9 - Not Post Processing Images Correctly - This encompasses several sub categories of things that should drive you crazy if you're paying someone to photograph something.

Some common mistakes include:

  • Forgetting to color profile
  • Not using color grading tools
  • Not cropping or aligning the image – Not EVERY single pixel of an image is required, and usually we crop to bring attention to what we want the viewer to focus on. Also, not aligning the image to be straight is just straight up amateur.
  • Not understanding how the histogram works – which is why you see images with varied levels of exposure in the same set. They are obviously using automatic modes on the camera, and if you're actually charging clients and still using automatic modes . . . let's just say that's bad, very very bad.
  • Not editing images for things like objects or people in the frame.
  • Any of dozens of other little issues you will learn to spot as you view ads.

Why You Should Care - Because even if an image was captured perfectly, it still has to be processed properly, and one of two things happens with a pro: They either finish the image themselves, or hire a third party to finish it because that party has techniques or styles we want. Amateurs will tell you they can do ANYTHING, and will deliver sub par results either way.

10 - Charging by the hour - Professional photographers do not structure their finances around "labor". Regardless of how many hours it takes to accomplish something, it is both antagonistic and counter productive to bill "by the hour". Many inexperienced clients ask for this, but you shouldn't. 

The actual list of reasons why is so long, it's beyond the scope of this page, but I'll give you the most important one: Perception. 

If a photographer quotes too much per hour, they are afraid that you will panic upon seeing the actual bill, and thus they're hoping to just rack up as much as possible. 

If they quote too little, they will have to purposely drag their feet, and draw out the project as long as possible, and that's not good for either party. 

Clients who see a large "per hour" charge will be inclined to rush the photographer, and that never results in quality work. 

A professional KNOWS how long it takes to accomplish a project, and will figure out the costs accordingly. Further, professional level photography results are all in the "planning, experience, and execution", and not valued by how many literal minutes it takes. It's actually valued based on usage, but we'll cover all that in the Client Intake Form

A couple of notes to get out of the way: Yes, a commercial photographer is likely to cost more per hour than your attorney, but you can't think of it that way. Attorneys and Photographers have completely different work flows and goals, and thus, the pricing structure does not lend itself to "per hour" structure.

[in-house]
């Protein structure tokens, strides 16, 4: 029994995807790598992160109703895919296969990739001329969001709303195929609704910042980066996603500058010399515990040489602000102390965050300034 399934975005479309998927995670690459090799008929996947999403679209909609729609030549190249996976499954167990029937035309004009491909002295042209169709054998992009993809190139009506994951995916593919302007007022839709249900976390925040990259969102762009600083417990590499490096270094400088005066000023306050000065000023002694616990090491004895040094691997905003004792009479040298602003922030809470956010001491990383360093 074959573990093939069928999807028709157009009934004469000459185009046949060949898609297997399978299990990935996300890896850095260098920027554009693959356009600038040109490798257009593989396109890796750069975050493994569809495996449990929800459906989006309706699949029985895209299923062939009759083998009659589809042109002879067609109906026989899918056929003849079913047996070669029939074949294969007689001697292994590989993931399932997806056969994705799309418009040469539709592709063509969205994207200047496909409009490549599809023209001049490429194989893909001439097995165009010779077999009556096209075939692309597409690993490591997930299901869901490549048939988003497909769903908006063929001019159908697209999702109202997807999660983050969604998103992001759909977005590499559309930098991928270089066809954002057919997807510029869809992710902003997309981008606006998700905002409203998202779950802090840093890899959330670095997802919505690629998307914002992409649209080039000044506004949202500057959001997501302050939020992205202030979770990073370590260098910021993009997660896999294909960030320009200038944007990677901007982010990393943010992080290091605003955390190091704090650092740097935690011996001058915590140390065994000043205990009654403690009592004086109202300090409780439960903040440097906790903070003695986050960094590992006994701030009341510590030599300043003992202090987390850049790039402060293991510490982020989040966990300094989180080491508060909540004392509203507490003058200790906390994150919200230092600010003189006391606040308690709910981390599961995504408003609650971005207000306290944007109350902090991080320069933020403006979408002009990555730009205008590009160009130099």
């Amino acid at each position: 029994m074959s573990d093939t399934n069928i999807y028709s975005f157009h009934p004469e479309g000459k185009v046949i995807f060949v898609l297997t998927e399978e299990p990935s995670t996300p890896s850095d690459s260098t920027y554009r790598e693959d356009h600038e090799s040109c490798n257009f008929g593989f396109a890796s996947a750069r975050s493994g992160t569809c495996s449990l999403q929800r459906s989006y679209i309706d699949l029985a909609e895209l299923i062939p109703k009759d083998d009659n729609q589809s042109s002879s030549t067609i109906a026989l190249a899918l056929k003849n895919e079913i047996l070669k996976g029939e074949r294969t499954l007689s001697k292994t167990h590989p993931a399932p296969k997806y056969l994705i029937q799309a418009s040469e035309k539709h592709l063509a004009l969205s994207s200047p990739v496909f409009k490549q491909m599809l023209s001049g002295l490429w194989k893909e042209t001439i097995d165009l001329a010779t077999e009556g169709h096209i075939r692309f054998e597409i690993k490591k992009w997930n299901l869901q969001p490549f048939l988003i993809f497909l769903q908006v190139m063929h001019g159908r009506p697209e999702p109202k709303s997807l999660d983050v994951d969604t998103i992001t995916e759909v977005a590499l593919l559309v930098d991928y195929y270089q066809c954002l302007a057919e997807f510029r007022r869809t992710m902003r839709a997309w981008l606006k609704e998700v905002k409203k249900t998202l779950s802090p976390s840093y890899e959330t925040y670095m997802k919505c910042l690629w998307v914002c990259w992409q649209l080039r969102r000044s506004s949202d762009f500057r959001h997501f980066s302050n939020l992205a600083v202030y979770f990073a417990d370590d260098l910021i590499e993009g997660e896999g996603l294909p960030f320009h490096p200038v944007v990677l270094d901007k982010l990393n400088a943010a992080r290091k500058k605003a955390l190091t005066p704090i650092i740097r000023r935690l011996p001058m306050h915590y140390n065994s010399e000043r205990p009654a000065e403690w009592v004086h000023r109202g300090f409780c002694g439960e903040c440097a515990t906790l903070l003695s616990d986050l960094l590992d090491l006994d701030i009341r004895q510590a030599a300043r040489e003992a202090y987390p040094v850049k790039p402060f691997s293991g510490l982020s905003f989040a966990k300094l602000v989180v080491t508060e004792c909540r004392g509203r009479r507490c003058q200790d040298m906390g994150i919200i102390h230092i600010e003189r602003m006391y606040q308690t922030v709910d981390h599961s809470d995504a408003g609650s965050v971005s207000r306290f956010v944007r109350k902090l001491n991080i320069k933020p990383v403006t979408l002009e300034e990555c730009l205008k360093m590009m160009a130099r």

Therefore, once you get the final quote, it might feel a bit sticker shock-y, but you will KNOW what you're to expect for it, whereas an hourly agreement can really only end in one of two ways: The provider feels shorted for doing a good job quickly, or the client feels cheated because the provider took a certain amount of time, and the client doesn't agree that it should have taken that long. 

This is the exact and primary reason why photographers have such a hard time with "trust". You won't have that issue with me. 

Why You Should Care - Even if you set out to find quotes on a per hour basis, you should IMMEDIATELY STOP doing that, and also immediately reject all photographers who respond to quote requests with "day" or "hour" rates, as they are putting no thought or experience into your project, and do you really want your brand or company represented so cynically? 

It also encourages providers to invent prices per client, if they think they can get away with it. 

My pricing structure is complex, but easy to navigate, and the same for all clients. The variables are how involved the project is, and what the usage rights are. It's all quite straightforward. 

11 - Operating like an Amateur - I want to say “operating like a punk", because that's really what we're seeing. Someone who charges you money, and then does such a poor job that you see several or all of the above fails, shouldn't be allowed to operate for money at all. Sadly, most ad examples exude EVERY one of the above issues, in Real Estate images especially, which means that the photographer is lazy, inexperienced, and disingenuous.

Why You Should Care - By hiring me, not only are you getting someone who operates with precision and perfection, but is also experienced in several related forms of professional photography, and can arrange almost anything.

I won't sugar coat it: my work is not cheap. I do not advertise, nor do I work for "cheap". My work is "commercial level", but my pricing is very fair. I'm also open to trades or business credit. I'm ALWAYS buying gear, so anything we can work out that benefits me is usually ok.

If the above is acceptable, and you're ready to give me a try, fill out this form, and I'll be right with you, 24/7. Seriously, you need a shoot and it's 3am? I'm the guy.